The processes by which we hear auditory events in most everyday acoustic environments that produce ndirect sound (e.g. echoes, reflections, reverberation) are complex and not well understood. Under certain circumstances, indirect sound can facilitate speech communication and certain aspects of sound localization, n other circumstances, however, indirect sound can produce deficits in these and other abilities that can be particularly large for individuals with hearing impairment. Recent results have demonstrated that some aspects of indirect sound processing appear to be affected by previous exposure to the acoustic environment, which suggests a form of perceptual adaptation. Although these adaptation effects can be substantial for situations with a single echo, the effects have not been evaluated in more realistic acoustic environments with complex patterns of indirect sound resulting from multiple echoes and reverberation. The ong-term goal of this project is a complete understanding of the mechanisms and the potentially adaptive processes that subserve auditory localization and communication in everyday acoustic environments with complex patterns of indirect sound and the potential impact of hearing loss on these processes. This goal will be addressed by the following Specific Aims:
Specific Aim 1 : Demonstrate and quantify environment- adaptation effects on sound localization and speech intelligibility for a single realistic acoustical environment configuration.
Specific Aim 2 : Determine the sensitivity of environment-adaptation effects to particular environments and source/listener configurations.
Specific Aim 3 : Quantify the time course of environment- adaptation effects.
Specific Aim 4 : Quantify the effects of source or listener motion on environment- adaptation effects. The research proposed to address these aims uses state-of-the-art virtual acoustic environment simulation techniques for auditory stimulus control that enable testing of listening situations that would not be possible in real environments. Knowledge gained from these studies will lead to an improved understanding of a significant public health problem: the impairment of communication and localization in acoustically reflective or reverberant environments resulting from hearing loss. This knowledge may facilitate improvements in both assistive technologies (signal processing algorithms within hearing aids and cochlear implants) and the acoustical design of listening environments. KEYWORDS: Sound Localization, Spatial Hearing, Speech Intelligibility, Room Acoustics, Adaptation, Virtual Auditory Space.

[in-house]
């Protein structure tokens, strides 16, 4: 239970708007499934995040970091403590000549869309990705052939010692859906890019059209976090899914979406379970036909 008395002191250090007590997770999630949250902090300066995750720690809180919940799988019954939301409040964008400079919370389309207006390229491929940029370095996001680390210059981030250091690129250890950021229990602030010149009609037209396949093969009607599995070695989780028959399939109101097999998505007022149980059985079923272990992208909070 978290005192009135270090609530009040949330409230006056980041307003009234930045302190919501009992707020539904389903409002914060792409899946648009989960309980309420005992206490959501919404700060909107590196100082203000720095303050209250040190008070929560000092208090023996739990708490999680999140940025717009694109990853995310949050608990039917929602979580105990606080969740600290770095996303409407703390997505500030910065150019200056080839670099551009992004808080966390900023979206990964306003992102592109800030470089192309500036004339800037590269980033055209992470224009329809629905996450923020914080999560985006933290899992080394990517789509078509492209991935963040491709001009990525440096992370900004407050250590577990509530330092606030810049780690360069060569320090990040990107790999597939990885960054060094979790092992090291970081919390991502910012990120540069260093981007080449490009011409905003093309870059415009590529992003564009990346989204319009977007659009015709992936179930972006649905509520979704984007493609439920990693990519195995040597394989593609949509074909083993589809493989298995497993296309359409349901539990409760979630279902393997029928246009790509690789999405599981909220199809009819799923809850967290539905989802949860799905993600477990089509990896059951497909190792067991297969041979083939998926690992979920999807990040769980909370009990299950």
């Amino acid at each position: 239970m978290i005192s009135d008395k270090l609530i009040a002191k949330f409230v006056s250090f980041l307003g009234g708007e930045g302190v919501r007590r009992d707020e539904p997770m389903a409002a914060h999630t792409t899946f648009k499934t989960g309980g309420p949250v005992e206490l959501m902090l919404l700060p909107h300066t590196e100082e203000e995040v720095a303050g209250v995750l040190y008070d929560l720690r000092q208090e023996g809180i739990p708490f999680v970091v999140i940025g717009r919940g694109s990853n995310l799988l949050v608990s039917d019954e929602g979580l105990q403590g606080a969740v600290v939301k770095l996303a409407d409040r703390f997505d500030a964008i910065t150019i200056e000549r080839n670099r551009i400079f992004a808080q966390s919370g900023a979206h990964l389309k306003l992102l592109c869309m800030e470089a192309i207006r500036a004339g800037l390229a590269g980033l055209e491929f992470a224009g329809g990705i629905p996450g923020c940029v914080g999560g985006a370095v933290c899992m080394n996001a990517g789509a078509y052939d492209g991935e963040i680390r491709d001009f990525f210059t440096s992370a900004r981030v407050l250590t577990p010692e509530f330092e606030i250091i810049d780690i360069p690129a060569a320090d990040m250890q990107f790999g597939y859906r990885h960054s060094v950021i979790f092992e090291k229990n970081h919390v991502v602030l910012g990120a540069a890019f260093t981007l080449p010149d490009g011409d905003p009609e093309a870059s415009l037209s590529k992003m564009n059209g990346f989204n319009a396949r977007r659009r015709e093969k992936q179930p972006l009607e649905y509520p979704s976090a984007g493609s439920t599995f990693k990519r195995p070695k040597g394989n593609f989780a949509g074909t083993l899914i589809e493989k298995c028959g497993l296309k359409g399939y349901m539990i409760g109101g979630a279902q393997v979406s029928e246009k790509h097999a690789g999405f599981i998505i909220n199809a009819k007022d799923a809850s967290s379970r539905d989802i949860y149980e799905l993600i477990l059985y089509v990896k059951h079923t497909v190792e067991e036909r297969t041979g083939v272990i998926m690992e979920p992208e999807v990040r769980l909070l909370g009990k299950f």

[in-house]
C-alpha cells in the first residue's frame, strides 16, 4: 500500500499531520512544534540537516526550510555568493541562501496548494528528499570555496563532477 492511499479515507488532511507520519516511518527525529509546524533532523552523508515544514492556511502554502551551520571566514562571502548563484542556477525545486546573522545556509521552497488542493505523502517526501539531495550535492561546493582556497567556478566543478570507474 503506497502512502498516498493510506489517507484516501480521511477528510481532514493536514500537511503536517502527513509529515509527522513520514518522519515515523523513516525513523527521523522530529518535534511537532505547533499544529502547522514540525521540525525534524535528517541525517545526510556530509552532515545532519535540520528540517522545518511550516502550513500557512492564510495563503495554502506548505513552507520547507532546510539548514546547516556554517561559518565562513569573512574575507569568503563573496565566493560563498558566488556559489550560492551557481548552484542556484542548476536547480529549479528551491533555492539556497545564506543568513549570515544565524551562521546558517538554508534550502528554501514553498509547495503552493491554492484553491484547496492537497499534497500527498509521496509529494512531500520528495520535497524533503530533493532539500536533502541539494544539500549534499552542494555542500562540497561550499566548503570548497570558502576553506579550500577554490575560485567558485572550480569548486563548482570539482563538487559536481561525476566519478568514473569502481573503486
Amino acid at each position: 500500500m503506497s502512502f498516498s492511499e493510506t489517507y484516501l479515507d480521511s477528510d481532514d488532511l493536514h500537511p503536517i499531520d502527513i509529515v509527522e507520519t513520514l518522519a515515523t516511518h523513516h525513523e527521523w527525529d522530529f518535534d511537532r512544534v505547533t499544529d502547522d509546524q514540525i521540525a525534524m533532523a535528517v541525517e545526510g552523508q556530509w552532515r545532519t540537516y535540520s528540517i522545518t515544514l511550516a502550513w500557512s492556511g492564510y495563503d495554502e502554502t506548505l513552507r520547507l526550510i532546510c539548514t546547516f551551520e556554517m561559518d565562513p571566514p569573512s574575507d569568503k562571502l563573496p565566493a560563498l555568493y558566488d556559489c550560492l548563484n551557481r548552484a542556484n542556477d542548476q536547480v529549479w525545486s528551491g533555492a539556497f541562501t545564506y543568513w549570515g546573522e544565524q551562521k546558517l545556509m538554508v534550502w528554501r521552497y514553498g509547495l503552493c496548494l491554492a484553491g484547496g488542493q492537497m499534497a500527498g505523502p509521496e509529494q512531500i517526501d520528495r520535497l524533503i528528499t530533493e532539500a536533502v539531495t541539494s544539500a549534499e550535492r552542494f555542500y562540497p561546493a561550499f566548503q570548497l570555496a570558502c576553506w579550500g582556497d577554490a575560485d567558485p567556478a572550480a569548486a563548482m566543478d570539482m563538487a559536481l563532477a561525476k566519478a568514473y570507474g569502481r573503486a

Agency
National Institute of Health (NIH)
Institute
National Institute on Deafness and Other Communication Disorders (NIDCD)
Type
Research Project (R01)
Project #
5R01DC008168-04
Application #
7844881
Study Section
Auditory System Study Section (AUD)
Program Officer
Donahue, Amy
Project Start
2007-07-01
Project End
2012-06-30
Budget Start
2010-07-01
Budget End
2011-06-30
Support Year
4
Fiscal Year
2010
Total Cost
$281,253
Indirect Cost
Name
University of Louisville
Department
Psychology
Type
Schools of Arts and Sciences
DUNS #
057588857
City
Louisville
State
KY
Country
United States
Zip Code
40292
Reinhart, Paul; Zahorik, Pavel; Souza, Pamela E (2017) Effects of reverberation, background talker number, and compression release time on signal-to-noise ratio. J Acoust Soc Am 142:EL130
Stilp, Christian E; Anderson, Paul W; Assgari, Ashley A et al. (2016) Speech perception adjusts to stable spectrotemporal properties of the listening environment. Hear Res 341:168-178
Srinivasan, Nirmal Kumar; Zahorik, Pavel (2014) Enhancement of speech intelligibility in reverberant rooms: role of amplitude envelope and temporal fine structure. J Acoust Soc Am 135:EL239-45
Srinivasan, Nirmal Kumar; Zahorik, Pavel (2013) Prior listening exposure to a reverberant room improves open-set intelligibility of high-variability sentences. J Acoust Soc Am 133:EL33-9
Brandewie, Eugene; Zahorik, Pavel (2013) Time course of a perceptual enhancement effect for noise-masked speech in reverberant environments. J Acoust Soc Am 134:EL265-70
Zahorik, Pavel; Anderson, Paul W (2013) Amplitude modulation detection by human listeners in reverberant sound fields: Effects of prior listening exposure. Proc Meet Acoust 19:
Zahorik, Pavel; Kim, Duck O; Kuwada, Shigeyuki et al. (2012) Amplitude modulation detection by human listeners in reverberant sound fields: Carrier bandwidth effects and binaural versus monaural comparison. Proc Meet Acoust 15:
Srinivasan, Nirmal Kumar; Zahorik, Pavel (2012) Phonemic restoration effect reversed in a reverberant room. J Acoust Soc Am 131:EL28-34
Zahorik, Pavel; Kim, Duck O; Kuwada, Shigeyuki et al. (2011) Amplitude modulation detection by human listeners in sound fields. Proc Meet Acoust 12:50005-50010
Brandewie, Eugene; Zahorik, Pavel (2011) Adaptation to Room Acoustics Using the Modified Rhyme Test. Proc Meet Acoust 129:2487

Showing the most recent 10 out of 16 publications